Also if this helps, there was 50 questions, each question being worth 2 points equally.
We had a class of 15 students who took an exam: test scores were: 56, 65, 65, 54, 28, 65, 55, 47, 68, 41, 71, 86, 65, 67, 65 respectively on a non multiple choice exam of 50 questions. The passing mark was exactly a 65, so there has been an accusation thrown at our medical school, he decided to bring up the scores. For the people who scored a 65 or above, he wouldnt let them see it, only the people who failed. I know correlation to a statistical test does not determine causation, but I need to find a probability of this happening. Before I accuse someone of something, I want to throw out a statistical significance of an event happening. Anyone know what I can do? Thank you
Also if this helps, there was 50 questions, each question being worth 2 points equally.
What are you thinking of accusing them of?Before I accuse someone of something, I want to throw out a statistical significance of an event happening.
I don't have emotions and sometimes that makes me very sad.
I want to accuse them of boosting up grades so more people wouldn't fail, the department set a stringent passing mark of 65 so people who were close were given that mark, otherwise they would have to fail more students. However, by university guidelines, this is illegal to do. I need a probability of how 5 people could have attained a score of a 65 on a non mcq test of 50 questions with a class of 15 people. thank you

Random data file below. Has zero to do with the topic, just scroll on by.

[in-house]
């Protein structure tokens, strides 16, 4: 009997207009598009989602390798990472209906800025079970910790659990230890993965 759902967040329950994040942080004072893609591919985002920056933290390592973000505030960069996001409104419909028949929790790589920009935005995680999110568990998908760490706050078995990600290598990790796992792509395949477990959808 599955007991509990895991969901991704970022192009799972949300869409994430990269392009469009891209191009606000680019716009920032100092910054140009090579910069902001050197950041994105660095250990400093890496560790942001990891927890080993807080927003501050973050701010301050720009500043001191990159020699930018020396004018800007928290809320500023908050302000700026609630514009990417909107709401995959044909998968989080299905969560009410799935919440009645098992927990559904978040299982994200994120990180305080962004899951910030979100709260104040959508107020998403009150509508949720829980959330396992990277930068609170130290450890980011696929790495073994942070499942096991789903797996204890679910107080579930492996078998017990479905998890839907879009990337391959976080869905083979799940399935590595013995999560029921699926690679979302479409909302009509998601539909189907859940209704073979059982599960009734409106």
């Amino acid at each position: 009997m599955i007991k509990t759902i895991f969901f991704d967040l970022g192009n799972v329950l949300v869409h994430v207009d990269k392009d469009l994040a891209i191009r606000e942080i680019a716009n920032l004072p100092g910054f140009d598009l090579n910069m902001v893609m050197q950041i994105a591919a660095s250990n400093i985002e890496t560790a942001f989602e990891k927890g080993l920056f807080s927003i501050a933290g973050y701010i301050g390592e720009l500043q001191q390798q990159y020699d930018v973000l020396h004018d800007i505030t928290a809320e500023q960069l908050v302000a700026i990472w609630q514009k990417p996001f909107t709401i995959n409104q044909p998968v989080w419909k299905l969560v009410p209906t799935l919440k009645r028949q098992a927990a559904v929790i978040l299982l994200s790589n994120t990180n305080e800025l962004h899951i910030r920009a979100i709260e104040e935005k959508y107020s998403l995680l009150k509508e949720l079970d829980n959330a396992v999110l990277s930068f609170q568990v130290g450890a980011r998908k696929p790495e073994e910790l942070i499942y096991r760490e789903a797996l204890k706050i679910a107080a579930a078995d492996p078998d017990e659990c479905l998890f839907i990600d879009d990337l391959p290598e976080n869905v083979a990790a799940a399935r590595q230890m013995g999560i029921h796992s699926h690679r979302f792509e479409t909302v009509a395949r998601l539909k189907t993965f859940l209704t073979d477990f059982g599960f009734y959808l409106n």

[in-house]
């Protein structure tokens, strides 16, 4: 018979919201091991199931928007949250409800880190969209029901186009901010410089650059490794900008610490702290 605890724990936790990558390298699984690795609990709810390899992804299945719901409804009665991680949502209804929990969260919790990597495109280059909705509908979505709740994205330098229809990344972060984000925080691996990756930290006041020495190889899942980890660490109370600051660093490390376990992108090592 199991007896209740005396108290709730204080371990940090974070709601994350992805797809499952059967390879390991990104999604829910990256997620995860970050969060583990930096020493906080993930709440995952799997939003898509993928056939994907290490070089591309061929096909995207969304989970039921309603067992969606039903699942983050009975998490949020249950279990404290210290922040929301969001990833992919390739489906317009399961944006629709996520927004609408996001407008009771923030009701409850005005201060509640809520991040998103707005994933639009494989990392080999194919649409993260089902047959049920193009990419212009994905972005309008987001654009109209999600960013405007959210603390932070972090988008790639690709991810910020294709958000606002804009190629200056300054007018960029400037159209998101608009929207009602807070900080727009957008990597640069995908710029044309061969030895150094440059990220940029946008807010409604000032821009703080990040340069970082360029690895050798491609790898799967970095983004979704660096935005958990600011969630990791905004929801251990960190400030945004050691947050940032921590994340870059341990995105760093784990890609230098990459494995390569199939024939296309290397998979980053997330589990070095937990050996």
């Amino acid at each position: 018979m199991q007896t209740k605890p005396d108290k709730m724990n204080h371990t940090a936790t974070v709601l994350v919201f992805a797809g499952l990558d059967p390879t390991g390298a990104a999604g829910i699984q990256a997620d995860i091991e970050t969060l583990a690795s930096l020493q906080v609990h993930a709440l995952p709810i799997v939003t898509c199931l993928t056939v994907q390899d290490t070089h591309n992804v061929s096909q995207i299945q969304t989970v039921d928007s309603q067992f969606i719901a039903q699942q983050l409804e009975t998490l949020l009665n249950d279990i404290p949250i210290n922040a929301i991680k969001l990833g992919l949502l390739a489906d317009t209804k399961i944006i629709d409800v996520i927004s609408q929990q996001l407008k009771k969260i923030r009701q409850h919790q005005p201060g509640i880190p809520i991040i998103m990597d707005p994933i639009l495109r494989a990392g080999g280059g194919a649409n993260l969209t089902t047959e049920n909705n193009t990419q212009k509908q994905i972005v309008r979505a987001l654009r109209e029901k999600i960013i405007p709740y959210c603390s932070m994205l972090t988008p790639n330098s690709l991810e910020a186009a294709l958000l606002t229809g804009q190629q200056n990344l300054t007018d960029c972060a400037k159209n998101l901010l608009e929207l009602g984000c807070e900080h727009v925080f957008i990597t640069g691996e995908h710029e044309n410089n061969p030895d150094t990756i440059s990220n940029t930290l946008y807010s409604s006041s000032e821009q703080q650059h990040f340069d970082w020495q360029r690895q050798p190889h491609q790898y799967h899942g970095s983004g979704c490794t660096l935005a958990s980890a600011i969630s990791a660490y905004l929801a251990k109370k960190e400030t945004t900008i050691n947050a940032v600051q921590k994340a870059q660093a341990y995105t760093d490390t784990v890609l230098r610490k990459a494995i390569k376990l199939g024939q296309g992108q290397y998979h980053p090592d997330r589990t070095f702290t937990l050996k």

You better hope that there isn't a (Capital "F") Faculty Union that would get involved in this matter.
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How is the scoring done? If I assume 0 points for a wrong answer and 2 points for a correct answer, and no partial points, then no one can get 65 points.
I'm surprised that some students were not allowed to see their work. At our University of Applied Science (in the Netherlands) students are always entitled to feedback on their own work.
I'm no expert in probability but would think of something like what is the probability that 5 or more students out of 15 get the same score.
Moderation of results etc? Happens everywhere. Hilarious that you're trying to catch him out though - good luck!
I would go for checking the probability on 5 or more students scoring the same grade. You would also be surprised if 6, 7, 8 etc. or more would have the same grade.
This can be seen as a variation on the famous 'birthday problem'. Instead of having 367 possible days, instead of having 2 or more people having the same birthday, we have 5 or more students having the same grade, and we know that the group has 15 people.
The formula for then determining this probability can be found at the bottom of http://math.stackexchange.com/questi...-same-birthday.
swamifez (10-05-2014)
Would you be so vehement or determined if there were 5 100%?
Stop cowardice, ban guns!
No I wouldn't, but in the history of the English program at our university, there has not been ever one 100%. by him allowing students to go through, he screwed the small minority of students who failed and he knew absolutely what he was doing. i am leaving my university if i can't move onto next year, i spent a lot of money and its an arguement i want to make before i leave.
I am trying to figure this out, let X be the number of marks achieved in a single question; then X follows B(2;1/3). Assuming independence, S=X1+⋯X50, the sum of all marks, follows B(100,1/3). Now compute p:=P(S=65). Define Z to be the number of students with S=65. Clearly Z follows B(18,p). Now compute P(Z=5). Would this work?
You also mentioned somewhere that for each of the 50 questions,
0, 1 or 2 points were awarded. What was the format of questions
and answers? Was it multiple choice? If yes, how did the presentation
of question and answers actually look like, and how was the scoring
performed? Or were these open ended questions, and the rater had to
decide how many points to give to written answers?
With kind regards
K.
swamifez (10-05-2014)
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